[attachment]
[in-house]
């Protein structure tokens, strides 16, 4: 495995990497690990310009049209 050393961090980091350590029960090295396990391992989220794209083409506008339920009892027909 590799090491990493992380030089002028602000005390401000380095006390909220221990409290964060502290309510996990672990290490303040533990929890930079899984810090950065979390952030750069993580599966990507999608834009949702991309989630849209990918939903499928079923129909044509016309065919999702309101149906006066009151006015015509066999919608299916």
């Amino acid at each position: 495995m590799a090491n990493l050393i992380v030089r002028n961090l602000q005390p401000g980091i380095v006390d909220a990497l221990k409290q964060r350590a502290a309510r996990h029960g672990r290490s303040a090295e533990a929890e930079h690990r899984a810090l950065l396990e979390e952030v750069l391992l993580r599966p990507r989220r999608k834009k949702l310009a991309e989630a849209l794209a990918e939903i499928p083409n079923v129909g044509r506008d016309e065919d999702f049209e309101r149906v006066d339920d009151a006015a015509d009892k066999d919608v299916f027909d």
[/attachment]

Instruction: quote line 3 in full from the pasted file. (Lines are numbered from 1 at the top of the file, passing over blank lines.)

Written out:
């Amino acid at each position: 495995m590799a090491n990493l050393i992380v030089r002028n961090l602000q005390p401000g980091i380095v006390d909220a990497l221990k409290q964060r350590a502290a309510r996990h029960g672990r290490s303040a090295e533990a929890e930079h690990r899984a810090l950065l396990e979390e952030v750069l391992l993580r599966p990507r989220r999608k834009k949702l310009a991309e989630a849209l794209a990918e939903i499928p083409n079923v129909g044509r506008d016309e065919d999702f049209e309101r149906v006066d339920d009151a006015a015509d009892k066999d919608v299916f027909d």